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  Repudiating Milton Friedman
Posted Under: Government • Monday Morning Outlook • Fed Reserve • Interest Rates
Milton Friedman taught the world that the "transmission mechanism" for central bank policy worked through the quantity of money – the amount of money injected into, or subtracted from, the economy.

It now appears many members of the Federal Reserve don't believe this anymore. According to Fed Chair Janet Yellen, the Fed plans on ending bond purchases later this year, and then, without unwinding QE, start to raise the federal funds rate. By moving this way, the Fed is making the case for a permanently larger balance sheet and hoping it can use interest rates to manipulate economic activity.

But if banks expect excess reserves to stay in the system longer, perhaps even permanently, it is almost certain they will become more aggressive about lending even as they move up their expectations of when and how much short-term rates will rise. This, in turn, would boost the money supply sharply, driving up asset prices, economic activity and inflation in the months and years ahead.

Historically, most Fed watchers (including us), have talked in terms of the federal funds rate when communicating about Fed policy. But it's not because short-term rates are important by themselves, but because short rates rise and fall as the Fed manipulates the supply of reserves. A lower interest rate typically means more money growth and therefore more liquidity in the economy. Interest rates are a way of measuring money growth, like the mercury level in a tube measures temperature.

Quantitative Easing (QE) has complicated things. The Fed built massive excess reserves in the banking system by buying bonds and creating deposits to pay for them. And with so many excess reserves in the system, the overnight federal funds rate has been pushed to near zero.

Normally, these deposits would have resulted in a surge of lending (in turn, multiplied by the banking system), which would have boosted the M2 money supply. However, banks have been unwilling to use the lending capacity created by the new deposits.

This has happened for many reasons. First, banks are reluctant to lend when the Fed made it clear for years that the extra deposits were temporary. Second, Dodd-Frank hyper-regulation and new capital standards have squeezed banks' desire to leverage their balance sheets. Third, artificially low interest rates make it less attractive to lend.

The result: the Monetary Base has grown at a 32% annualized rate since September 2008, but the M2 money supply has only grown at a 6.7% rate. And as Milton Friedman taught us, it's M2 that matters, not the monetary base. That's why inflation has remained low.

As we discussed last week, with $2.6 trillion in excess reserves in the banking system, the Fed can't control the federal funds rate as it did prior to 2008 – using supply and demand pressures – by adding or subtracting reserves. One major problem is that, by law, the Fed can't pay interest on the reserves held by Government Sponsored Enterprises (GSEs) like Fannie Mae and Freddie Mac. So, these firms lend their reserves to other banks at a lower rate than the Fed is paying banks on reserves.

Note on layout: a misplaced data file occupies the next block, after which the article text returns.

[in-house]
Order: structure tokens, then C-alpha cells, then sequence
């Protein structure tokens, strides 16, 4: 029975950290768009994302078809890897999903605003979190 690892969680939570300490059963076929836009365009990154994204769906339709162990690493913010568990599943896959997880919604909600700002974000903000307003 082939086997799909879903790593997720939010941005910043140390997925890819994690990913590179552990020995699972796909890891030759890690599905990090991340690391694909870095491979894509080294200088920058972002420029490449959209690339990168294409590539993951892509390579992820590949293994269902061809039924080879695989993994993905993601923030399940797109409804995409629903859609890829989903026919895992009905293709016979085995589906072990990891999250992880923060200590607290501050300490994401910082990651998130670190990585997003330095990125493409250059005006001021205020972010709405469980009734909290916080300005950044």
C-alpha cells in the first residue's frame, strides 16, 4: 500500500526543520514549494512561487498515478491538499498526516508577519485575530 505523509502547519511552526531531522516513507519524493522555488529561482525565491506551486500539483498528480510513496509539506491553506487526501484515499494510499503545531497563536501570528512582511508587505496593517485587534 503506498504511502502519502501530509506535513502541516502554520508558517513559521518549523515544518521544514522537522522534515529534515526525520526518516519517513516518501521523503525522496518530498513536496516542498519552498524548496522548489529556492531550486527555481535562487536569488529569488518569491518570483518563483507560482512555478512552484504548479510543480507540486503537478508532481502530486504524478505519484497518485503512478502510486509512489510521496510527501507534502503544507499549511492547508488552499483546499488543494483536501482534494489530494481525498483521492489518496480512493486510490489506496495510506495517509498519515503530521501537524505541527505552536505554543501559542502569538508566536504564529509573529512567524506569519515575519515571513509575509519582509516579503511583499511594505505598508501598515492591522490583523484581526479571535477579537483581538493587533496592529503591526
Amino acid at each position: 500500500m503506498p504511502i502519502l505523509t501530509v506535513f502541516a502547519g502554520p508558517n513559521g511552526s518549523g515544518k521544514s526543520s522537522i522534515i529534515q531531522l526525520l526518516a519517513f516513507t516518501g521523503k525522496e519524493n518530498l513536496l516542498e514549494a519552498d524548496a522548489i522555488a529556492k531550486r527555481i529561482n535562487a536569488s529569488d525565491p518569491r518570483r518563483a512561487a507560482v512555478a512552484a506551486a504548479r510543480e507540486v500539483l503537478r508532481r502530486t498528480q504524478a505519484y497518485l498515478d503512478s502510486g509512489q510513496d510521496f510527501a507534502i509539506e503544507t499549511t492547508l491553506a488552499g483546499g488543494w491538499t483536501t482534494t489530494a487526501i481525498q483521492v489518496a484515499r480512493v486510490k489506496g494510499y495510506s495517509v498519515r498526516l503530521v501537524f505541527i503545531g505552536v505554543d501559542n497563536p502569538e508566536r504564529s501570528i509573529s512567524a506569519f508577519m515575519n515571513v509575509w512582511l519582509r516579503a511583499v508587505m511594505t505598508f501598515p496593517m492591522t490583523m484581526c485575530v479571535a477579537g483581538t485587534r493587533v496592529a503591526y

If the Fed lifts the interest rate it pays banks on reserves, the GSEs might charge more and boost rates, or they might not. As a result, the Fed is experimenting with a system of "repos" – where the Fed, in effect, would borrow the excess reserves of the GSEs at set interest rates. Using this new tool, the Fed will try to manipulate short-term interest rates throughout the financial system.

This gets around the law that says GSEs can't earn interest on reserves, and it will probably lift the federal funds rate. However, it still does not fix the problem of massive excess reserves in the system and, more importantly, it telegraphs that the Fed is willing to let excess reserves sit in the system for much longer.

Banks, in response, will likely become more willing to boost lending. And right on cue, commercial and industrial (C&I) loans have grown at a 23% annualized rate in the past two months, while the M2 money supply has jumped to a 9% growth rate.

We expect this to continue. Money growth should accelerate further and, because the Fed believes Friedman was wrong, or because it thinks GDP needs to rise significantly to get to potential, it will allow this to happen. As a result, that sugar high caused by Fed policy we have heard about for so long, looks like it may finally arrive.

The downside of all this is palpable. If money growth takes off and threatens inflation, the Fed will attempt to stop it by raising interest rates. The hope will be that by raising rates, banks would view loans as less attractive than holding excess reserves. But, if short-term rates go up, so will other rates and banks would still have an incentive to boost loans.

If the Fed finds itself in this cycle, it could be forced to raise rates faster and further than it would have in the past. Or, the Fed may start operating like China's central bank, which means it would regulate loan growth or use other means of central control.

In the end, it is excess reserves that are the real problem, not the level of interest rates. Milton Friedman was not wrong, and trying to run a central bank like a regulatory body creates big risk.

The bottom line is that there appears to be an increase in liquidity – potentially a large one – heading the economy's way. That's good for stocks over the next year, or two, but after that, if a bubble forms, the dangers will rise appreciably. Stay tuned.

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Posted on Monday, March 31, 2014 @ 9:32 AM • Post Link Print this post Printer Friendly

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